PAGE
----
Me:  Shade, water tables and a sprinkler pad.
Air conditioning

I like the cafe idea. Maybe if the coffee guy could bring a big thermos of ready-made coffee, and we set up a table with chairs , people would have a chance to linger and chat. Yet another thing to look forward to, especially if there was music.

In this completely unscientific sample I notice a breakdown emerging which mirrors our well-known conflict between Village Centers and Big Box Stores, Neighborhood versus Downtown. The HoCo Farmers Markets provide a number of market days and hours in different locations. Doing this provides choice and, for many, the convenience of taking a reusable shopping bag and walking or biking to the farmers market nearby.

On the other hand, some folks appear to think that this arrangement dilutes the impact of the Farmers Market Experience.  They envision more vendors, and a wider variety of vendors, a more centralized location, activities, live music, perhaps cafe seating.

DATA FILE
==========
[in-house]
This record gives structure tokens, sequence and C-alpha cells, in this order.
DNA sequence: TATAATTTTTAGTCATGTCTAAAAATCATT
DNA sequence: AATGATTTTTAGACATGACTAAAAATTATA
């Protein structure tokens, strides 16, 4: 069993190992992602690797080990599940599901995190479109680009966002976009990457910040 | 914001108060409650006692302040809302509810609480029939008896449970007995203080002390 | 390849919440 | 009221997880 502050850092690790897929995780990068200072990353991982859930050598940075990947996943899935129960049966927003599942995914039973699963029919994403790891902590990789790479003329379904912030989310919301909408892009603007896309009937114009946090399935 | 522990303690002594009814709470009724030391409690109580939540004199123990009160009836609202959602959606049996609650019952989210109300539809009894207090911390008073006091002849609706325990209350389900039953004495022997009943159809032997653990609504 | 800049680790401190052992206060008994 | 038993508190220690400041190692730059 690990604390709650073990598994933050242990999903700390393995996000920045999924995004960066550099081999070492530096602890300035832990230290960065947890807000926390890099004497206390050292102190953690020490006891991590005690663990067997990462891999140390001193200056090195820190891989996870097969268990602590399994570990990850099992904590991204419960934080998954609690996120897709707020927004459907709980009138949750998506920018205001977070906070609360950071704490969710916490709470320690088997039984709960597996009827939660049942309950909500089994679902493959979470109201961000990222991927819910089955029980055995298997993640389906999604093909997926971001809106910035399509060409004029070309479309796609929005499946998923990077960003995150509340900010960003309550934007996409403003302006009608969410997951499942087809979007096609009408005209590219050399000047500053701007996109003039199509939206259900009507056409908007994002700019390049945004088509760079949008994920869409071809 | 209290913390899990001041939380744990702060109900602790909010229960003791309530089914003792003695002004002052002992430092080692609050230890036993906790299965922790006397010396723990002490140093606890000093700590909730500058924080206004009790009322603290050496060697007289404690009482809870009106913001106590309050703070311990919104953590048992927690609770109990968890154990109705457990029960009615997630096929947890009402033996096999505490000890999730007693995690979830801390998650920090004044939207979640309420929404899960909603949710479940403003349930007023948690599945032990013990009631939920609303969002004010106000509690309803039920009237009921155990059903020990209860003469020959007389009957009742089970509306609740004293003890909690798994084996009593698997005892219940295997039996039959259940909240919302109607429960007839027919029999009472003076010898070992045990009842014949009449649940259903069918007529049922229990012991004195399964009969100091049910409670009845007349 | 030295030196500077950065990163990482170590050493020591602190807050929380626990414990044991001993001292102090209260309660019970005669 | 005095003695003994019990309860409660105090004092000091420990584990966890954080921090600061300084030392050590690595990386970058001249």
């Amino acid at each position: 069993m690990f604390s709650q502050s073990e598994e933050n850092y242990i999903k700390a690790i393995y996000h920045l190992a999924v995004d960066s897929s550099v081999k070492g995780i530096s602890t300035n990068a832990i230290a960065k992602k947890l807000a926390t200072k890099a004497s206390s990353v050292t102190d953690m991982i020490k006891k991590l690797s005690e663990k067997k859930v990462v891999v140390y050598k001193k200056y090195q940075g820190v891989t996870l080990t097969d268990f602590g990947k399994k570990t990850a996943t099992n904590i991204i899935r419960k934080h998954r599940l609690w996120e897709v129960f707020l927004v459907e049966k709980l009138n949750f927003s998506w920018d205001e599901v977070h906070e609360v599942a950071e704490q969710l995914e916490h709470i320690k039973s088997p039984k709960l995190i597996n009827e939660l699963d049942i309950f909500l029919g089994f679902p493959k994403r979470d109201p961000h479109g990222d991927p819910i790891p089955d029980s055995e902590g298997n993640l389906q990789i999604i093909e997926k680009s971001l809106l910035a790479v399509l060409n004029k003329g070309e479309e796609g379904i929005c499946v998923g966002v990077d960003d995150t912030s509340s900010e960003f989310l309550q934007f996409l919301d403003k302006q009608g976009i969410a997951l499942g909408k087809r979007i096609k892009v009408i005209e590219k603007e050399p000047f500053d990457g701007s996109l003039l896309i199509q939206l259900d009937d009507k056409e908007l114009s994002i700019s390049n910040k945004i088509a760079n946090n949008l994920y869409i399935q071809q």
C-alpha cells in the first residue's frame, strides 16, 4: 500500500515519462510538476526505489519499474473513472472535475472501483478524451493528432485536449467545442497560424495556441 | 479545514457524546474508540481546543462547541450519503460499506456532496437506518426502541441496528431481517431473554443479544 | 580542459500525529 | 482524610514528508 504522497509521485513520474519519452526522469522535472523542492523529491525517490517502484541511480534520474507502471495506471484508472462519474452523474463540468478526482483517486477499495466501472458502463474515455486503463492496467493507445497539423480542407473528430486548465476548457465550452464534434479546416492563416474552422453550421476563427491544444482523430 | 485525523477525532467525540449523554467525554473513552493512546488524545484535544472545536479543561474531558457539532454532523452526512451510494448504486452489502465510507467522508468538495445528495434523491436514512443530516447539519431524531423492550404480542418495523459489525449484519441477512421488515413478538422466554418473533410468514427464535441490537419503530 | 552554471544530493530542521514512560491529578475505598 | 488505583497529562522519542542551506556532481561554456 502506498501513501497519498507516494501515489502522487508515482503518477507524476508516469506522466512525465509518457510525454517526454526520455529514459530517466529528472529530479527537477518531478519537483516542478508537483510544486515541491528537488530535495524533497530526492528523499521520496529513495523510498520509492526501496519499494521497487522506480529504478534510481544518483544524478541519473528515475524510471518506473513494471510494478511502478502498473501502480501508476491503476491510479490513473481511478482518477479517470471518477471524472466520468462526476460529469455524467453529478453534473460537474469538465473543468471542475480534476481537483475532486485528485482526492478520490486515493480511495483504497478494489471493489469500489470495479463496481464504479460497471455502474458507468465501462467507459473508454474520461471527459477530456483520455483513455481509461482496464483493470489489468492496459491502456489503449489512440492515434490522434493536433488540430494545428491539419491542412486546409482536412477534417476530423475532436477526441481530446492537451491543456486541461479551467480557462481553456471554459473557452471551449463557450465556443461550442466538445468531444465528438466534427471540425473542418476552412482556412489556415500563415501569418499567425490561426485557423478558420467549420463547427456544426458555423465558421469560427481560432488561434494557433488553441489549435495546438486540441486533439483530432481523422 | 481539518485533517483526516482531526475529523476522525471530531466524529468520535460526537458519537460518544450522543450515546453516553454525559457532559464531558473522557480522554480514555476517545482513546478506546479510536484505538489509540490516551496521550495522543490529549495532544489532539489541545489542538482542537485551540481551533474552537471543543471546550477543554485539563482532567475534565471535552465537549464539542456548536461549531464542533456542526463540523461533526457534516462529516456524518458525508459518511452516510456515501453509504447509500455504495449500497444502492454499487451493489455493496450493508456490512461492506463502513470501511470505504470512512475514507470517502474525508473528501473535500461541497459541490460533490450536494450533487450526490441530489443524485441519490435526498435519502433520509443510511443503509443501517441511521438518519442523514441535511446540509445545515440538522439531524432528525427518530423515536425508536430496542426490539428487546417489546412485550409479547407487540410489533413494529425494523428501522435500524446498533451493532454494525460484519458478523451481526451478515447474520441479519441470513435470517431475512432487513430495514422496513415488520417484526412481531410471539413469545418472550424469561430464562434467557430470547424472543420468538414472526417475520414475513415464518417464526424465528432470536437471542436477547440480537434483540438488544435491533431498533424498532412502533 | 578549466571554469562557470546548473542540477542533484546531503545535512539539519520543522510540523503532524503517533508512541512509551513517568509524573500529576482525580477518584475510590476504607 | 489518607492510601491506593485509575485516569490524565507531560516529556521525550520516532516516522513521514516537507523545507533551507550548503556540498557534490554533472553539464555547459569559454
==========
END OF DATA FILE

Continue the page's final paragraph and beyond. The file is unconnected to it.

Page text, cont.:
Descriptions of  the big "happening" market hints at a deeper yearning for a vibrant, inviting downtown experience. Aren't we hearing a desire for a community experience: walkabout shopping, music, eating, drinking, fun for kids?

Columbia Aquatics spent a good deal of time wrestling with the issue of neighborhood pools vs. destination pools.  It would appear that their is a similar tension at work as we look at neighborhood vs. destination Farmers Markets.

Fresh food, support for local agriculture, a chance to see neighbors and friends--our Howard County Farmers Markets provide these opportunities throughout the growing season. And we--typical HoCoLocals--want to tinker with it, put ourselves into the mix, and make it "just right."

Me?  I'm all for moon bounces,  a misting/cooling tent, and a place to sit down with an iced coffee.

And--hmm--what about free wi-fi?


Thursday, May 24, 2012

The Real Battle of the Board